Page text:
Career Advice, Watercooler

How To Write Job-winning Email Pitches

Your first approach to an employer is usually by email, unless the employer is using application tracking software, so this initial written pitch had better be good. It is your ‘foot in the door’, and you only get one chance.

HR professionals and hiring managers are often besieged by emails, so those that fail to grab their attention immediately are likely to be ignored. Here are some do’s and don’ts that will help ensure yours gets a response.

Do: Write a great subject line. Many emails are read on smartphones or Blackberries, which may show only about 30 characters in the subject line, so the message must be as tightly conveyed as possible.

Include the word ‘application’, plus your name, the job title and any vacancy ID code, eg, ‘Linda Whitney, application: account manager (33441)’. Add qualifications if the vacancy specifies them, eg, ‘Peter Davies BSc: application, pharmacist (4425)’. If you can market yourself briefly, do it, eg, ‘Application: Mary Evans, experienced occupational therapist, vacancy 4431′.

Don’t: be vague. Hirers search their inboxes looking for individual names, roles or job ID numbers so a subject line that says just ‘job application’ or ‘response to advertisement’ risks not being found.

Do: include the name of any mutual contact that referred you for the position. Put it in the subject line, eg: Janice Smith referral: Peter Golightly for data analyst job (4432).

Do: Address the hirer respectfully. Start with ‘Dear’, then the name of the person who is mentioned in the vacancy (if available). If there is no name given, use ‘Dear Sir or Madam’.

Don’t: Start with ‘Hi’ or ‘Hey’. This is not an email to a friend and don’t make the mistake of being over-familiar.

Do: State the basics in line one, e.g. ‘Please find enclosed my application for the job of deputy manager, operations.’ If you have been referred start by saying, ‘Jennifer James, your former colleague at Company Name recommended I contact you about the vacancy for a…’

Do: Market yourself. In line or paragraph two, state briefly why you are a good match for the vacancy. Note that this is not stating why you want the job – instead it should be about why the employer should want you.

Say, for instance: ‘I have had three years experience in operations and recently completed a Diploma in Operations Management so I think I can help Name Of Employer establish your new department.’ If you are in a sector where worth is judged by income generation, then mention how much money you have generated, e.g., ‘I am an experienced business developer having brought in £150,000 of new business in the last 18 months.’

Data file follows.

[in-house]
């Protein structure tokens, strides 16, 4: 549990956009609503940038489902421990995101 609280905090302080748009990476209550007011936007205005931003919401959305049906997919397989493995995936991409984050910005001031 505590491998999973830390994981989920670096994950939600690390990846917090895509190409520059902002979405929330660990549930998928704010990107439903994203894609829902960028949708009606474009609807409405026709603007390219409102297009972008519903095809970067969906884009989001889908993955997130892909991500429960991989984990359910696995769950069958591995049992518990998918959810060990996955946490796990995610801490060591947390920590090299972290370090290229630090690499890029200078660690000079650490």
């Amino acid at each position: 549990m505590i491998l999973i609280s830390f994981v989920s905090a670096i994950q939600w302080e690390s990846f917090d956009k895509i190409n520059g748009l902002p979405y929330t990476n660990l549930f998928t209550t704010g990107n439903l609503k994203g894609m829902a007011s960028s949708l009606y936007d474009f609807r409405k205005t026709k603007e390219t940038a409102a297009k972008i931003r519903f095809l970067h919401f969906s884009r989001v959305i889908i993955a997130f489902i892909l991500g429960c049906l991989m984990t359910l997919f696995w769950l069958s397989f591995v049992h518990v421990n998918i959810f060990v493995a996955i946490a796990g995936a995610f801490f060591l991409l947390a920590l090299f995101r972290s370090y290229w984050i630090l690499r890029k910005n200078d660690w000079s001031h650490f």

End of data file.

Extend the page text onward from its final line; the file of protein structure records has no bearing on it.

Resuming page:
Don’t: Regurgitate your whole CV, talk about how you think it is time to move up the career ladder (remember it’s about how you can benefit them), or gush emptily about how much you love their company – it sounds insincere.

Do: Add a third line that is a call to action and gives your contact details, eg, ‘To discuss how we might work together please call me on…’ Give your mobile as well as a landline number.

Do: Sign off politely, using ‘Yours sincerely’.

Don’t: send your email off immediately. First check for spelling and grammar errors and then return to the job ad to see if you have addressed the key points that the employer is looking for.

Do: Attach your CV, labelled with your first and surname and the term ‘CV’.

Don’t: Send it as a Word or Excel file as these can be distorted by differing versions of Office. Avoid other formats such as HTML, BMP, EPS or ZIP files. If you are applying for a creative or IT job and need to send links to your work such as videos or websites include links in the main body of the email.

Do: Send it as a PDF, as most systems can open these.

Making a speculative application? Most of the same guidelines apply but first research the right person to approach (if necessary call the company and ask). Sending emails to general mail-boxes such as info@… can be doomed to failure.

The first line of your email should explain why you are making the on-spec application, for example, ‘I have read in the news that you are opening a new branch close to my home and recruiting new staff, so I am sending my CV as my experience as an operations manager may be useful to you.’